Contracts Won’t Self-Destruct With Onset Of Insolvency

“Ipso Facto” Escape Hatch Prohibited Under Insolvency Reforms

Contracts Won't Self-Destruct With Onset Of Insolvency

Once, if a company got into financial difficulty, a party who had a contract with the company could terminate the contract, even if the company had been meeting all its obligations.

The “ipso facto” clause was the contract’s device that allowed this termination to take place. A Latin term that means, rather unhelpfully, “by the fact itself”, the ipso facto clause acted like a trip switch in a fuse box that the contractor could flick on the happening of an insolvency event, pulling the plug on the contract and bringing an end to the business trading relationship. Not so now.

Contracts Will No Longer Self-Destruct At Onset Of Insolvency

As part of the sweeping insolvency reforms that came into operation on 1 July 2018, new legislation has prohibited ipso facto clauses that once provided for a contract to self-destruct in the event of insolvency.

An insolvency event can include voluntary administration, receivership and schemes of arrangement. These are all processes where the company is trying to work its way out of financial difficulty.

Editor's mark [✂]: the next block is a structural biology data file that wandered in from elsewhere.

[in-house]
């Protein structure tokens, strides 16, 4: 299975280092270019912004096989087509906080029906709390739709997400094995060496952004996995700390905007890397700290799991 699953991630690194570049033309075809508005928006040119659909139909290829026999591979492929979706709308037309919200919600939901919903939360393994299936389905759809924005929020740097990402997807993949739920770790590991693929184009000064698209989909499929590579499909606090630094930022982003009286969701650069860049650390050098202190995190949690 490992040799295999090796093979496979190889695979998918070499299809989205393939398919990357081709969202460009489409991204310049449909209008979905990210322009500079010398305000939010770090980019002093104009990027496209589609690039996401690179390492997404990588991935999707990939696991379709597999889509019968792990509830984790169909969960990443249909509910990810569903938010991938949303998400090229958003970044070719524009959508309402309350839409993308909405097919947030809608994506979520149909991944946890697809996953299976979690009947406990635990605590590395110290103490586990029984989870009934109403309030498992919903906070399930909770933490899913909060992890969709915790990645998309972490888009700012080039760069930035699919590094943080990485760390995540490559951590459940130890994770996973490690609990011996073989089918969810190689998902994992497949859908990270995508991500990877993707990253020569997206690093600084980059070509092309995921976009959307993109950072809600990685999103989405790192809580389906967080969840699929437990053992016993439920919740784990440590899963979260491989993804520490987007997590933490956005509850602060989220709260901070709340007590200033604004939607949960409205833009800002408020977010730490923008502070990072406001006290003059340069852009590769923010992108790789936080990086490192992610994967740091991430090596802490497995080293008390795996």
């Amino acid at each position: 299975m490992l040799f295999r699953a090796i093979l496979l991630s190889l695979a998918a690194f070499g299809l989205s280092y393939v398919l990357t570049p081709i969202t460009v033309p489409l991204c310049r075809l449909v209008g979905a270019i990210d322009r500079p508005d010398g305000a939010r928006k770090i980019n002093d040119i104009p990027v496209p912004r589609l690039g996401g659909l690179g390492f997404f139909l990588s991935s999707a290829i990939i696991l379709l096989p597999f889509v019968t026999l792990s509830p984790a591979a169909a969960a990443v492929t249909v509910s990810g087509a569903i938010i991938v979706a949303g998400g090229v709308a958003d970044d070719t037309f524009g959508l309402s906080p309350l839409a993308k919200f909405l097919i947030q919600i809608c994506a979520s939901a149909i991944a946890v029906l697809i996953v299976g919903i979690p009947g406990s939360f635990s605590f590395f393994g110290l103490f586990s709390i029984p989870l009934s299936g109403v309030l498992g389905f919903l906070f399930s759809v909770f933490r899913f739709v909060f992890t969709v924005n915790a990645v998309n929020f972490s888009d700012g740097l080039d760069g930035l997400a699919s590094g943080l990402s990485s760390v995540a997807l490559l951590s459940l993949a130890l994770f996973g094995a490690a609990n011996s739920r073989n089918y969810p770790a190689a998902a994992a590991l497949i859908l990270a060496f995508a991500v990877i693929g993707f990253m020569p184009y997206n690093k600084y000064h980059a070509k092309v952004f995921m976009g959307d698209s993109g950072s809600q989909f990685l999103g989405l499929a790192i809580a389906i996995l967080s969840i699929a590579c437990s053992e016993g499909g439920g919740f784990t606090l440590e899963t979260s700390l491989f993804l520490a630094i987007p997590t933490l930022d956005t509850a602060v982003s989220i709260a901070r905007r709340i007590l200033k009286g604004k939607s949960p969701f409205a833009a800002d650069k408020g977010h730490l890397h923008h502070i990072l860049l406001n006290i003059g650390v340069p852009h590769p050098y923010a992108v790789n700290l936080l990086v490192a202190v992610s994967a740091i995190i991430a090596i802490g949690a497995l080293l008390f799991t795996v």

The activation of these clauses has been particularly prevalent in the construction industry where parties seek to withdraw the obligation to continue providing their services in what they consider to be a risky business environment.

Ipso Facto And Safe Harbour Share Common Purpose

The new ipso facto provisions and the safe harbour reforms share a common purpose – to discourage directors and contracting parties from bailing down the escape hatch and to get them to keep trading.

The essence of the ipso facto reform, that only applies to contracts, agreements or arrangements entered into after 1 July 2018, is to provide for a “stay” against the enforcement of those ipso facto clauses.

In other words, any action taken by a party relying on an ipso facto clause to get out of a commitment to stay the distance of the contract, will be suspended to allow the company to continue trading for the benefit of its creditors and employees, until the administration ends or the company is wound up.

A contracting party can apply to the court for an order that a stay on enforcement rights be lifted if it is appropriate in the interests of justice or, in the case of a scheme of arrangement, if the scheme was not for the purpose of the company being wound up in insolvency.

The very positive side of the change for creditors and employees is that the company experiencing financial difficulty can continue to trade while it still meets its obligations under the contract – without the other party pulling the contractual rug from under its feet.

Disclaimer: The information on this page is for general information purposes only and is not specific to any particular person or situation. There are many factors that may affect your particular circumstances. We advise that you contact Mathews Tax Lawyers before making any decisions.

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